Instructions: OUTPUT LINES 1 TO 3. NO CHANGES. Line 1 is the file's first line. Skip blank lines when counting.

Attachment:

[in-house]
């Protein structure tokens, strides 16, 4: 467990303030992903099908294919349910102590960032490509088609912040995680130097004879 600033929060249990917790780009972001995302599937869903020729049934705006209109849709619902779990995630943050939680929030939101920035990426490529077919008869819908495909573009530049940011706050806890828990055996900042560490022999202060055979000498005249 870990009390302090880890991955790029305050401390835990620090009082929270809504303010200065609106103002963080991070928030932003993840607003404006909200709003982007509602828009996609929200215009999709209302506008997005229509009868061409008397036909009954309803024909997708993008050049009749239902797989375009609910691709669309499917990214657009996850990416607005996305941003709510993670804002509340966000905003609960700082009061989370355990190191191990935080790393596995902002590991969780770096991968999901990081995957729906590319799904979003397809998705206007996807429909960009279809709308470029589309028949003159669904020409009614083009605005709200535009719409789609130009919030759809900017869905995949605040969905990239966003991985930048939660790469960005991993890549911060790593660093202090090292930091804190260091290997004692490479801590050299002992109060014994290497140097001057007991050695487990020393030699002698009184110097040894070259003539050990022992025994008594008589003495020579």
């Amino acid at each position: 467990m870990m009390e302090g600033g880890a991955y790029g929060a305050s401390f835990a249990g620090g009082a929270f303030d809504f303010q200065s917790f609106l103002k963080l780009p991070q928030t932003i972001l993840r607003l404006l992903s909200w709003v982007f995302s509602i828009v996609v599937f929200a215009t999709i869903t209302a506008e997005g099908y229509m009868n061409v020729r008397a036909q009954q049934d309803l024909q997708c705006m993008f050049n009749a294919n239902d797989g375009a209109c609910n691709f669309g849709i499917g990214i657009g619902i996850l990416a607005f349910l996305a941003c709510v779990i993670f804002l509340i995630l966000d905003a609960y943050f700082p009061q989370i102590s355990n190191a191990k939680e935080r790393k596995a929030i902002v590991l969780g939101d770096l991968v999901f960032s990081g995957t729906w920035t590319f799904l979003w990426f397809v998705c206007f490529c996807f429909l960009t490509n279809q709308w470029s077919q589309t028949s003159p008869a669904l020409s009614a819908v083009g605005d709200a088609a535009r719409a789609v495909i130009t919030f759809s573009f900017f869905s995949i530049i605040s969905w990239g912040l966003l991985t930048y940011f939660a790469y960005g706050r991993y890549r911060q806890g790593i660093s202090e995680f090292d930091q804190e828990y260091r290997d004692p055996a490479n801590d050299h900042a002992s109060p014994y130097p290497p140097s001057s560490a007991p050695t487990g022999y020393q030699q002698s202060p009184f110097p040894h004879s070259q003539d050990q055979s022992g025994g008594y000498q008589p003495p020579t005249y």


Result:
[in-house]
């Protein structure tokens, strides 16, 4: 467990303030992903099908294919349910102590960032490509088609912040995680130097004879 600033929060249990917790780009972001995302599937869903020729049934705006209109849709619902779990995630943050939680929030939101920035990426490529077919008869819908495909573009530049940011706050806890828990055996900042560490022999202060055979000498005249 870990009390302090880890991955790029305050401390835990620090009082929270809504303010200065609106103002963080991070928030932003993840607003404006909200709003982007509602828009996609929200215009999709209302506008997005229509009868061409008397036909009954309803024909997708993008050049009749239902797989375009609910691709669309499917990214657009996850990416607005996305941003709510993670804002509340966000905003609960700082009061989370355990190191191990935080790393596995902002590991969780770096991968999901990081995957729906590319799904979003397809998705206007996807429909960009279809709308470029589309028949003159669904020409009614083009605005709200535009719409789609130009919030759809900017869905995949605040969905990239966003991985930048939660790469960005991993890549911060790593660093202090090292930091804190260091290997004692490479801590050299002992109060014994290497140097001057007991050695487990020393030699002698009184110097040894070259003539050990022992025994008594008589003495020579």
């Amino acid at each position: 467990m870990m009390e302090g600033g880890a991955y790029g929060a305050s401390f835990a249990g620090g009082a929270f303030d809504f303010q200065s917790f609106l103002k963080l780009p991070q928030t932003i972001l993840r607003l404006l992903s909200w709003v982007f995302s509602i828009v996609v599937f929200a215009t999709i869903t209302a506008e997005g099908y229509m009868n061409v020729r008397a036909q009954q049934d309803l024909q997708c705006m993008f050049n009749a294919n239902d797989g375009a209109c609910n691709f669309g849709i499917g990214i657009g619902i996850l990416a607005f349910l996305a941003c709510v779990i993670f804002l509340i995630l966000d905003a609960y943050f700082p009061q989370i102590s355990n190191a191990k939680e935080r790393k596995a929030i902002v590991l969780g939101d770096l991968v999901f960032s990081g995957t729906w920035t590319f799904l979003w990426f397809v998705c206007f490529c996807f429909l960009t490509n279809q709308w470029s077919q589309t028949s003159p008869a669904l020409s009614a819908v083009g605005d709200a088609a535009r719409a789609v495909i130009t919030f759809s573009f900017f869905s995949i530049i605040s969905w990239g912040l966003l991985t930048y940011f939660a790469y960005g706050r991993y890549r911060q806890g790593i660093s202090e995680f090292d930091q804190e828990y260091r290997d004692p055996a490479n801590d050299h900042a002992s109060p014994y130097p290497p140097s001057s560490a007991p050695t487990g022999y020393q030699q002698s202060p009184f110097p040894h004879s070259q003539d050990q055979s022992g025994g008594y000498q008589p003495p020579t005249y």